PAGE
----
First-term Republican Stacy Gould, 54, vice president of Treat’s Pools & Spas in Uncasville, is a firefighter for East Great Plain Volunteer Fire Department. In her first term, she served on the Redevelopment Agency, the Norwich Community Development Corp. board and the Board of Review of Dangerous Buildings.
Gould said the Republicans’ strategy to reduce taxes is working to bring new businesses to Norwich, including to the heavier-taxed central city paid fire district. She rattled off the successes: These Guys Brewing is thriving; a Bronx developer is renovating three lower Broadway buildings and long-vacant buildings are being looked at for possible development.
“When we keep lowering the taxes, more businesses will want to move here,” Gould said.
Democrat Browning, 50, is a real estate and business lawyer and volunteers with the Norwich Police Department.
Browning said the city needs to recognize development patterns, such as the trend that commercial West Main Street-Route 82 is becoming a “health care corridor” — with urgent care centers, the William W. Backus outpatient care center and others.
“Take advantage of it,” Browning said.
He said Norwich should recruit a private college to downtown, require that it make an equitable payment in lieu of taxes and ensure it doesn't compete with Three Rivers Community College.
Newcomer Libertarian Janice Loomis, 65, described herself as “an artist by vocation and inclination." She has held many different jobs to support her passion and now works at the book table at BJ's in Waterford. Loomis said she has been a Libertarian since her 20s, but never ran for office. She would like to pursue creating a sales-tax-free district for artists in downtown Norwich, as Westerly has done.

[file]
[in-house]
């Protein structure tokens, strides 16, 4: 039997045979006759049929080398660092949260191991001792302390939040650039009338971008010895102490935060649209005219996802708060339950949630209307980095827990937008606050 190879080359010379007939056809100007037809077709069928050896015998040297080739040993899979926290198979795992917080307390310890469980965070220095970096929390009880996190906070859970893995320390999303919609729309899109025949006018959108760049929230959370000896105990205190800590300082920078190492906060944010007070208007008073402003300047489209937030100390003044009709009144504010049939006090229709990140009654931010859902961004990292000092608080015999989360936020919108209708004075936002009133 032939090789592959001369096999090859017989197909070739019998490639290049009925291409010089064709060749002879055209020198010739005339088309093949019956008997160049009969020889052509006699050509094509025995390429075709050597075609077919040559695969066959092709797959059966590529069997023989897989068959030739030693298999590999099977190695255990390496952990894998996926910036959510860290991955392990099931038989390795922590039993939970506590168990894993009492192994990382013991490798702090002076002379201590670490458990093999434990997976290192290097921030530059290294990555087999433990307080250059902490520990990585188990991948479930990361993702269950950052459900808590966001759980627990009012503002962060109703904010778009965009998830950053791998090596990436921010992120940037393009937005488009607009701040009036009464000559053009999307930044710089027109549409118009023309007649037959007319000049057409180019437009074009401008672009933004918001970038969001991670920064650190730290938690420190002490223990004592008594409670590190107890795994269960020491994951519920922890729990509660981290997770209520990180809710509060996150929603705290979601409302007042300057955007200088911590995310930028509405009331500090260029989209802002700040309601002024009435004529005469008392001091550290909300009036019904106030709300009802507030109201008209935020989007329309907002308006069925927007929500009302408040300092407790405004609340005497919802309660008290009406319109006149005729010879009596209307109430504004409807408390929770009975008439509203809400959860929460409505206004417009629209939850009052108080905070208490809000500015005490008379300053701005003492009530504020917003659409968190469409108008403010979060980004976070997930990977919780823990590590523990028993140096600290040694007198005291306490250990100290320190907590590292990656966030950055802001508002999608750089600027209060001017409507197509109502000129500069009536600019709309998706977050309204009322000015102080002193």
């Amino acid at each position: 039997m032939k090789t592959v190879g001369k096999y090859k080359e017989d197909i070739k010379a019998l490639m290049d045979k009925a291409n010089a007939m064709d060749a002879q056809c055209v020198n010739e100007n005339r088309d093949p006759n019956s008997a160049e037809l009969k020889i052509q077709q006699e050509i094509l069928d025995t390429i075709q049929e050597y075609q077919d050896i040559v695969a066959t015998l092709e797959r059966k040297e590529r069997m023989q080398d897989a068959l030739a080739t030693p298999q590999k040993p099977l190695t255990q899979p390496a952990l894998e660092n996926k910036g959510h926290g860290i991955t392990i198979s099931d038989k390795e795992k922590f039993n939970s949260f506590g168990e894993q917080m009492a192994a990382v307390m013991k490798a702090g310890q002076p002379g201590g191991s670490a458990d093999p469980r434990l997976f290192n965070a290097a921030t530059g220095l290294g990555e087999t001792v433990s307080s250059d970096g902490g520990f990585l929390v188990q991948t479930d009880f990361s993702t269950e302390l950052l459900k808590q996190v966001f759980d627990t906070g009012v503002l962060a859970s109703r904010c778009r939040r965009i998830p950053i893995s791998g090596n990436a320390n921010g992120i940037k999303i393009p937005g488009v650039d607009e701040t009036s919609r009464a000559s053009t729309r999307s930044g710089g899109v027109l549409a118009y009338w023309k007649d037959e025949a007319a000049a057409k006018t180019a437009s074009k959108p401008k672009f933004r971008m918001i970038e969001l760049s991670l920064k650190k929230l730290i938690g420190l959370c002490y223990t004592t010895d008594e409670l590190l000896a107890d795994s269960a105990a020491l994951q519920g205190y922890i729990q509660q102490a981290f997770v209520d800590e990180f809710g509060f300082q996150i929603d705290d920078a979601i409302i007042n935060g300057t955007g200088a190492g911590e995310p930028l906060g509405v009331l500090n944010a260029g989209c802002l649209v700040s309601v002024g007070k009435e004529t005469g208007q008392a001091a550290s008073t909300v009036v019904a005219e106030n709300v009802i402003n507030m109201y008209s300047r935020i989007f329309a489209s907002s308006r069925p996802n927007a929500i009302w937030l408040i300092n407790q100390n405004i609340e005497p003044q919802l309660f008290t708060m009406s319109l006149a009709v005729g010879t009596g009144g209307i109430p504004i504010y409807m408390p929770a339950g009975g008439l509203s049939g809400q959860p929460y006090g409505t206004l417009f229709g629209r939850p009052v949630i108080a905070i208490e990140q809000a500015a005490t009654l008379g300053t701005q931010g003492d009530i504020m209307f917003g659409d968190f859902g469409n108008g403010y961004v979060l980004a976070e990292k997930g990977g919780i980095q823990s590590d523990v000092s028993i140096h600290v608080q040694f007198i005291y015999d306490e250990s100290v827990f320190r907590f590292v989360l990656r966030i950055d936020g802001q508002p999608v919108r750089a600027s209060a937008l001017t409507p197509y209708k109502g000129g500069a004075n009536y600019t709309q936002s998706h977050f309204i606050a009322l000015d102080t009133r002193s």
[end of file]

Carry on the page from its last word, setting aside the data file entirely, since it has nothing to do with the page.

“It would be neat if Norwich could do that,” Loomis said. “We have so many artists in Norwich. I think it would enhance the city and help the artists to sell their work.”
Becotte, 60, retired from the design and engineering department at Electric Boat, is a real estate agent at General Brokers of Quaker Hill. She is in her first term on the Norwich school board.
Becotte said the Republicans’ plan to “keep cutting taxes” is the only way families will be able to afford to stay in Norwich. The fourth-oldest of 12 children in her family, Becotte said making Norwich more affordable is a top priority.
Saythany, 25, a table games dealer at Mohegan Sun Casino, started in public service with a seat on the Youth and Family Services Advisory Board before being elected to the school board in 2015.
“I believe strongly our city should strengthen city schools,” Saythany said. He said Norwich schools should produce future scientists, engineers and other professionals.
“I want to be the leading voice to start the conversation for youth,” Saythany said.